They provide a mailing address and fax number for their legal compliance office. My plan is to fax them a copy of the judge’s September 6 order.

    I haven’t read every filing, so I don’t know the exact reason for the delay in Verizon’s notice (the original deadline for Verizon to comply was April 26), but taking the notice at face value, they have not yet released my info. Since some Does did receive direct demand letters, I can only assume that some ISPs did release info.

    About 5 years ago, I was a Doe in a real fishing expedition of a suit involving postings on a Yahoo message board; the actual target Doe was successful in quashing that subpoena. So I knew enough not to panic when I got the notice from Verizon.

    Thanks for your commentary on the case, it made my weekend a little easier.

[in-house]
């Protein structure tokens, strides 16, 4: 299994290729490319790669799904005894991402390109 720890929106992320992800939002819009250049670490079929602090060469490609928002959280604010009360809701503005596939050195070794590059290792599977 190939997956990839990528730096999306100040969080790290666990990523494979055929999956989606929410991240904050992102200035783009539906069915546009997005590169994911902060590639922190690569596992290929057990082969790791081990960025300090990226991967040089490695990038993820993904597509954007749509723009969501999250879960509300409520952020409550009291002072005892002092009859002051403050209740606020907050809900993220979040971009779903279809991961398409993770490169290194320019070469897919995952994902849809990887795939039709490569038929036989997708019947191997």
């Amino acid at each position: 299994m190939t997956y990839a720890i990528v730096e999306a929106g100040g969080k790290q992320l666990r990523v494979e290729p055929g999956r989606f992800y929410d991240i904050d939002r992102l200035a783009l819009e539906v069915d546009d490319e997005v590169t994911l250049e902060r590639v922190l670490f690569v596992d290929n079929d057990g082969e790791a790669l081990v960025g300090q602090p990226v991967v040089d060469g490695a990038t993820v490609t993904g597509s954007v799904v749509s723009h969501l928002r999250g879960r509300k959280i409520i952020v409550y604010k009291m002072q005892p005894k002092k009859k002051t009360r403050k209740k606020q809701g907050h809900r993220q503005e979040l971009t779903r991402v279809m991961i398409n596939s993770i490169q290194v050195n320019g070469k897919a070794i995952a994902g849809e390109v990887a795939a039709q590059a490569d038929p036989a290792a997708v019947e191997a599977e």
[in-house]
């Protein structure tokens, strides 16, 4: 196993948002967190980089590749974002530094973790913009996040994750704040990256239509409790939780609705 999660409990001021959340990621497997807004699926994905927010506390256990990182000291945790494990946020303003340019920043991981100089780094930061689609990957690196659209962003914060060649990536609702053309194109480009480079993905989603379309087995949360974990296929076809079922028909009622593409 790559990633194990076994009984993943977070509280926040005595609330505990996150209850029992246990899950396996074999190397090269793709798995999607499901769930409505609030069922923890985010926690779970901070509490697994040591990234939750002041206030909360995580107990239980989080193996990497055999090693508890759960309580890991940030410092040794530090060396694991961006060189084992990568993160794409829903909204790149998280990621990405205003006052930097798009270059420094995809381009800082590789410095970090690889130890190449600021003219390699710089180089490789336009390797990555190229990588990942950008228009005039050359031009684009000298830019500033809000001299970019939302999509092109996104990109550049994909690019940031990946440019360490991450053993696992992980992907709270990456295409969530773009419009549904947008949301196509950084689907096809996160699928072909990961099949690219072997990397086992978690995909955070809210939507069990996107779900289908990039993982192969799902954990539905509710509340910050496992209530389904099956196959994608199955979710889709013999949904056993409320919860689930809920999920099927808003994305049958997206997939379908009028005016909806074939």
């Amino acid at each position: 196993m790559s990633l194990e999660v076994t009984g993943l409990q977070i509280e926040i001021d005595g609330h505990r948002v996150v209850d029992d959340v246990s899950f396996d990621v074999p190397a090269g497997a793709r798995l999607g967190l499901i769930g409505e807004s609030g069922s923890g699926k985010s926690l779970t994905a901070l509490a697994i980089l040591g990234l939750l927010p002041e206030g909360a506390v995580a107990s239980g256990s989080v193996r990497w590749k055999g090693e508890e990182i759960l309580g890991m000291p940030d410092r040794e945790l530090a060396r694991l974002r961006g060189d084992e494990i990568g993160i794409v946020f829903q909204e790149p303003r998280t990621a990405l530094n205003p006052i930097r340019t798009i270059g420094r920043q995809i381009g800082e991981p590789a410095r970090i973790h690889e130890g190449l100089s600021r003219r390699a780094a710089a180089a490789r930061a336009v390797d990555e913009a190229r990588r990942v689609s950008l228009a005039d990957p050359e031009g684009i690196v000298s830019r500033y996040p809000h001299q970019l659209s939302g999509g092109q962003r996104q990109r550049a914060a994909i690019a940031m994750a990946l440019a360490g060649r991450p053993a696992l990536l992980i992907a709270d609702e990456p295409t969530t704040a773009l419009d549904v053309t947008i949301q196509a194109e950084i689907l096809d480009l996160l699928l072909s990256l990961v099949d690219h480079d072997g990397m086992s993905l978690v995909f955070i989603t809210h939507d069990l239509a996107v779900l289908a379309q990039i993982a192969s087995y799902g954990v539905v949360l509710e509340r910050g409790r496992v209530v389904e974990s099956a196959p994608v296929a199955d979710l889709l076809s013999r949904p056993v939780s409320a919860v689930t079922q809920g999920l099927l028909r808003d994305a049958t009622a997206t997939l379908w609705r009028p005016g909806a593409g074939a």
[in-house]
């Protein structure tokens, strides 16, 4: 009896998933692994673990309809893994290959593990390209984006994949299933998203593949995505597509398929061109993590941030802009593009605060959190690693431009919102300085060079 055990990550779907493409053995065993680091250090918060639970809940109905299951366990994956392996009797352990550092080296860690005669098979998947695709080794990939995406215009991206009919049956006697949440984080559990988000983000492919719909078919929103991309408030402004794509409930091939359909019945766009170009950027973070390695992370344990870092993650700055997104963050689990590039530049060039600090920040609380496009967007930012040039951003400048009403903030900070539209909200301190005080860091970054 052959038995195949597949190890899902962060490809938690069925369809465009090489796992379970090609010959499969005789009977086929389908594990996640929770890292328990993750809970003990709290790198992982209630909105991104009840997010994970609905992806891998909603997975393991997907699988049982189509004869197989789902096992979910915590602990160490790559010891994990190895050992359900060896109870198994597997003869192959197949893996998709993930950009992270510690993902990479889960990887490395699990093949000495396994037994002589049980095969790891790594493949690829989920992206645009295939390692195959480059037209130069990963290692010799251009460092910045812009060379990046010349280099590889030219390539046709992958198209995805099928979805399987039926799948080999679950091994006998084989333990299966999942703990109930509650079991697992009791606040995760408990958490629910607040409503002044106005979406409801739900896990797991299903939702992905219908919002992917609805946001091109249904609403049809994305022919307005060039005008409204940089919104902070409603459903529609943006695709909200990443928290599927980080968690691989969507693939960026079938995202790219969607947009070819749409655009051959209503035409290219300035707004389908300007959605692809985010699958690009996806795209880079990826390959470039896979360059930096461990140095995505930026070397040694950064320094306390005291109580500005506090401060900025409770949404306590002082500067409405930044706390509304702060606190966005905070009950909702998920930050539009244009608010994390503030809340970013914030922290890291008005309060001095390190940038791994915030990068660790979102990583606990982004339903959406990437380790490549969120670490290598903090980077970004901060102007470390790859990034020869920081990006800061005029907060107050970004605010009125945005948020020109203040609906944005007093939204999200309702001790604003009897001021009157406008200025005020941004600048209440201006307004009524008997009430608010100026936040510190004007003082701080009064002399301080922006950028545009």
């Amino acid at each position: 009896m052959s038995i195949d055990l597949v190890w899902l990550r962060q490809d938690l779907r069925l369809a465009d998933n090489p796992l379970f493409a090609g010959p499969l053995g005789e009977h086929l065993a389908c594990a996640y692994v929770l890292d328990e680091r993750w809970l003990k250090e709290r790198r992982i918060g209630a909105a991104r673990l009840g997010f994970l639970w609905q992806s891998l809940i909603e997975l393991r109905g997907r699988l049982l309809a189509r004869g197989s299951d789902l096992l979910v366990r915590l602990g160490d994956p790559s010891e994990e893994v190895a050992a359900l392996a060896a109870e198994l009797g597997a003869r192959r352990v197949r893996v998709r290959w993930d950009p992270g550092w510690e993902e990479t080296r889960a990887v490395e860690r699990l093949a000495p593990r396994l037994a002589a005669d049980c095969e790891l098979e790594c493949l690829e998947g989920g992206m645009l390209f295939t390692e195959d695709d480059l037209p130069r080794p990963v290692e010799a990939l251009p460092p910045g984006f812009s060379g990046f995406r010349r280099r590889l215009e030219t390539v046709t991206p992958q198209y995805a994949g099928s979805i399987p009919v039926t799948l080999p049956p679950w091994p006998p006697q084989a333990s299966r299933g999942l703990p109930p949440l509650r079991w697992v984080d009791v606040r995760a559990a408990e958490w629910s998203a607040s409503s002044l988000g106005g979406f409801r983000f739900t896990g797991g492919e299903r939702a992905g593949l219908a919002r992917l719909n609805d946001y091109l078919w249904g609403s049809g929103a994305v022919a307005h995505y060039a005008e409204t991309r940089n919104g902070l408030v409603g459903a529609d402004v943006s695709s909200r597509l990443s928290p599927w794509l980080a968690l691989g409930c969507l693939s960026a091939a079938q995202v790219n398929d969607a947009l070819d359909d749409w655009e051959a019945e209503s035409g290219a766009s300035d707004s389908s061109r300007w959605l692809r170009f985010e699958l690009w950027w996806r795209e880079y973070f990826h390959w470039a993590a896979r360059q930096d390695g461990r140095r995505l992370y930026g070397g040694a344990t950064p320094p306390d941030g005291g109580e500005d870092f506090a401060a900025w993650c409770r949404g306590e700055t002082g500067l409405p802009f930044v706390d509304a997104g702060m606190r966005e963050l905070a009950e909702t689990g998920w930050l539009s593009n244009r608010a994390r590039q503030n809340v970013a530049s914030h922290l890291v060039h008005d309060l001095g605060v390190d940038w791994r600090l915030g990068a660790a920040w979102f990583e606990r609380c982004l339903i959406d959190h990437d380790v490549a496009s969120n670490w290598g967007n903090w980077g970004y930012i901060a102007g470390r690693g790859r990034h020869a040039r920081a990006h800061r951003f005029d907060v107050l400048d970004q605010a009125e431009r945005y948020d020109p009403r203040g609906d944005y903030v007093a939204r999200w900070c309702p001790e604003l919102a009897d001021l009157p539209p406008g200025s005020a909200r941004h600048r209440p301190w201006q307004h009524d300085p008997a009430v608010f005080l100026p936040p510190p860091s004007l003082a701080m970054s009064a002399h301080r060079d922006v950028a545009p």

5. I agree with your approach. Your ISP should know that the case was dismissed or else they might accidentally comply with the now invalid subpoena. I have seen this happen before. If you need any help taking care of this (you should also probably include a copy of the docket), you know where to reach me.

    -Rob

    1. Obviously I have not seen your paperwork, but I would assume the answer is yes. Congratulations on your dismissal. If Verizon has not yet released your information, you might want to talk to me to make sure they don’t accidentally do so. -Rob

      1. Thanks for offering information to folks here. I think the next question folks might have is IF they received one of the subpoena letters, the 30 day period for response had ended and the [ISP] responded with personal information and the plaintiff has already sent a demand letter, should the case referenced still be treated as dismissed?

        And therefore should the receiver respond that they know the case has been dismissed or just not respond at all?

  6. Siegel dismissed 20 or so DOES from On The Cheap last week, I assume they settled. In total he dismissed close to 100 DOES from various cases last week.